If interest rates were to rise by one percentage point over the next year, Canadian households would have to spend an additional two cents on debt repayments for every $1 of income, according to a new report from the Royal Bank of Canada (RBC).

Considering that the country’s median household income is $78,870, that increase works out to about $130 more in monthly debt servicing costs.

That’s big news as over half of Canadians have $200 or less per month to spare after paying their bills and meeting their debt obligations. For 10% of Canadians, the financial cushion is a measly $100 or less, according to a recent survey conducted on behalf of accounting firm MNP.

With interest rates on the rise in the United States and the Canadian economy heating up, most economists expect the Bank of Canada to lift rates from historic lows sometime in 2017.

On the downside, some of the most vulnerable Canadian families—who’ve been amassing mortgage, credit card, and other types of debt for a decade—will be struggling with more expensive debt.

There are a number of hot spots that signal potential trouble, according to RBC economist Laura Cooper.

The amount of interest Canadians are paying on things like personal lines of credit and credit cards is now equal to what they’re paying on the interest on their mortgage debt, she said.

Although mortgages make up the lion’s share of household debt, consumer credit is usually far more expensive. While Canadians can get a five-year fixed-rate mortgage with an interest rate as low as 2.5%, most unsecured lines of credit carry rates of 7% and 9%. Credit cards carry even higher interest rates.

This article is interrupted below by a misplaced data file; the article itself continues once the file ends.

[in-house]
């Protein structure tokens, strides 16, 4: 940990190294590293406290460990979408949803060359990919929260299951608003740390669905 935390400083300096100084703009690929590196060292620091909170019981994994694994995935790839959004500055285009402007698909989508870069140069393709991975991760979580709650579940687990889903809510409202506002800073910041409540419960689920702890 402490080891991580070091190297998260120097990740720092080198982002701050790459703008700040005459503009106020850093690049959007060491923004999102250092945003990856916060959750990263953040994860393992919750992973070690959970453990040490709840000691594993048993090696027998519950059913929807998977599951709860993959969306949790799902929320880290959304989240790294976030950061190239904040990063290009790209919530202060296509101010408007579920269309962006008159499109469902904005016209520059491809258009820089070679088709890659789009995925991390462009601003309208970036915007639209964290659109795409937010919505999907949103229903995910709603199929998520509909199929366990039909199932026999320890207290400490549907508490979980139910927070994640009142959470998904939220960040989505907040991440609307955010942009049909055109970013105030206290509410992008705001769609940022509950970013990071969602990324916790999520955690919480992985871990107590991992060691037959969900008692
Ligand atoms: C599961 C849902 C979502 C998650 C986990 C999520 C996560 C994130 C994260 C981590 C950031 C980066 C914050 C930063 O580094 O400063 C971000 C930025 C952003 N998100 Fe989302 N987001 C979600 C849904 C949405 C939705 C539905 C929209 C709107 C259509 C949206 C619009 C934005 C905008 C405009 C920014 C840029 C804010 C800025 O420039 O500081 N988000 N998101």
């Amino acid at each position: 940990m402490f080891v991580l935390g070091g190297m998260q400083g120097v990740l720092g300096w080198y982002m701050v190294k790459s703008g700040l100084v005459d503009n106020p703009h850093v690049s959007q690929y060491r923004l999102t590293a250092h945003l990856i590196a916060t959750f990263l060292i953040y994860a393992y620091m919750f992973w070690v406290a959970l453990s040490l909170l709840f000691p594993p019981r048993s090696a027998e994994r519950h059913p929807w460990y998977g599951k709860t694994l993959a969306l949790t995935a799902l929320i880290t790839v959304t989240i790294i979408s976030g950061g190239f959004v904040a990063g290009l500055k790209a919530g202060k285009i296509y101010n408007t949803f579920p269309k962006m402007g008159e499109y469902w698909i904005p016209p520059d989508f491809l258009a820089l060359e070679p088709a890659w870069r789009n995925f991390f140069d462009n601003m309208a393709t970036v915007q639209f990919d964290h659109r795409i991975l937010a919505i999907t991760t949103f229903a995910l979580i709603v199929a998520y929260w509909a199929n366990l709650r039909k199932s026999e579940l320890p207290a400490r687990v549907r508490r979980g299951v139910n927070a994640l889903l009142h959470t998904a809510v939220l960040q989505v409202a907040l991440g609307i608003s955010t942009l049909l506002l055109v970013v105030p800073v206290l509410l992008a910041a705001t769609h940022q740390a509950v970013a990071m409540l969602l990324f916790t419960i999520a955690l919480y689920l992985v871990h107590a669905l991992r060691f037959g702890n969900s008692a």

As for homes, Canadians in aggregate have a 74% equity stake in their homes, according to Statistics Canada. But is this really true?

The equity stake drops to about 68% when the amount families have been borrowing against their homes is accounted for, said Cooper.

Fortunately, not all households have to worry about interest rate increases. Homeowners who’ve locked in interest rates via a fixed-term mortgage won’t feel the impact until their loan is up for renewal.

Some homeowners may find that the rates they get when they refinance their mortgage in a few months are still lower than what they had in their previous loan, according to Cooper. Plus, over half of Canadians have little to no debt. One-third of households were debt-free last year, and a quarter of them owed less than $25,000.
 

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